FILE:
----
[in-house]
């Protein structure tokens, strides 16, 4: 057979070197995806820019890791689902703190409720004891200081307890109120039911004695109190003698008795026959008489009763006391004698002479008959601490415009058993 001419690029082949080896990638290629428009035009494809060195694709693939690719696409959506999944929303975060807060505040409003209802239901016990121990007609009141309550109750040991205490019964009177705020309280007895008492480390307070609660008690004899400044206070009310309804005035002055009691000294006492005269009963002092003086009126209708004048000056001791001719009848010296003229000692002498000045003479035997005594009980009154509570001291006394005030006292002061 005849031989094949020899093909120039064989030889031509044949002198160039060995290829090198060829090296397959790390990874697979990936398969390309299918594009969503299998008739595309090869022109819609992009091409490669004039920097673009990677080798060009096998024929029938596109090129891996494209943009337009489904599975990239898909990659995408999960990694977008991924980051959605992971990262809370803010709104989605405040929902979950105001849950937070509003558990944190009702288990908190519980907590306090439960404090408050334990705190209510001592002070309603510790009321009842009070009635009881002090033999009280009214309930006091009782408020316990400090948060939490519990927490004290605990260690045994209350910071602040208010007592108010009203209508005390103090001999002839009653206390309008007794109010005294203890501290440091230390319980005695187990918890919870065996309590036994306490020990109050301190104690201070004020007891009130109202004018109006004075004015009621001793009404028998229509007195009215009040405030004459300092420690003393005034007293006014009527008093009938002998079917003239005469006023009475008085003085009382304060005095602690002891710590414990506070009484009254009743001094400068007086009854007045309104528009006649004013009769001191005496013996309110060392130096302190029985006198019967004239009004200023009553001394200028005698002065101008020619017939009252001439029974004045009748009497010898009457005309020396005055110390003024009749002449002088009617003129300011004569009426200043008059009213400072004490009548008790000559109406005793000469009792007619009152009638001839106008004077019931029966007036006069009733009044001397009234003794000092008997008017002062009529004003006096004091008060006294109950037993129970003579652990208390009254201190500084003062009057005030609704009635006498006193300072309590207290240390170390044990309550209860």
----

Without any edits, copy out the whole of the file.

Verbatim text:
[in-house]
């Protein structure tokens, strides 16, 4: 057979070197995806820019890791689902703190409720004891200081307890109120039911004695109190003698008795026959008489009763006391004698002479008959601490415009058993 001419690029082949080896990638290629428009035009494809060195694709693939690719696409959506999944929303975060807060505040409003209802239901016990121990007609009141309550109750040991205490019964009177705020309280007895008492480390307070609660008690004899400044206070009310309804005035002055009691000294006492005269009963002092003086009126209708004048000056001791001719009848010296003229000692002498000045003479035997005594009980009154509570001291006394005030006292002061 005849031989094949020899093909120039064989030889031509044949002198160039060995290829090198060829090296397959790390990874697979990936398969390309299918594009969503299998008739595309090869022109819609992009091409490669004039920097673009990677080798060009096998024929029938596109090129891996494209943009337009489904599975990239898909990659995408999960990694977008991924980051959605992971990262809370803010709104989605405040929902979950105001849950937070509003558990944190009702288990908190519980907590306090439960404090408050334990705190209510001592002070309603510790009321009842009070009635009881002090033999009280009214309930006091009782408020316990400090948060939490519990927490004290605990260690045994209350910071602040208010007592108010009203209508005390103090001999002839009653206390309008007794109010005294203890501290440091230390319980005695187990918890919870065996309590036994306490020990109050301190104690201070004020007891009130109202004018109006004075004015009621001793009404028998229509007195009215009040405030004459300092420690003393005034007293006014009527008093009938002998079917003239005469006023009475008085003085009382304060005095602690002891710590414990506070009484009254009743001094400068007086009854007045309104528009006649004013009769001191005496013996309110060392130096302190029985006198019967004239009004200023009553001394200028005698002065101008020619017939009252001439029974004045009748009497010898009457005309020396005055110390003024009749002449002088009617003129300011004569009426200043008059009213400072004490009548008790000559109406005793000469009792007619009152009638001839106008004077019931029966007036006069009733009044001397009234003794000092008997008017002062009529004003006096004091008060006294109950037993129970003579652990208390009254201190500084003062009057005030609704009635006498006193300072309590207290240390170390044990309550209860």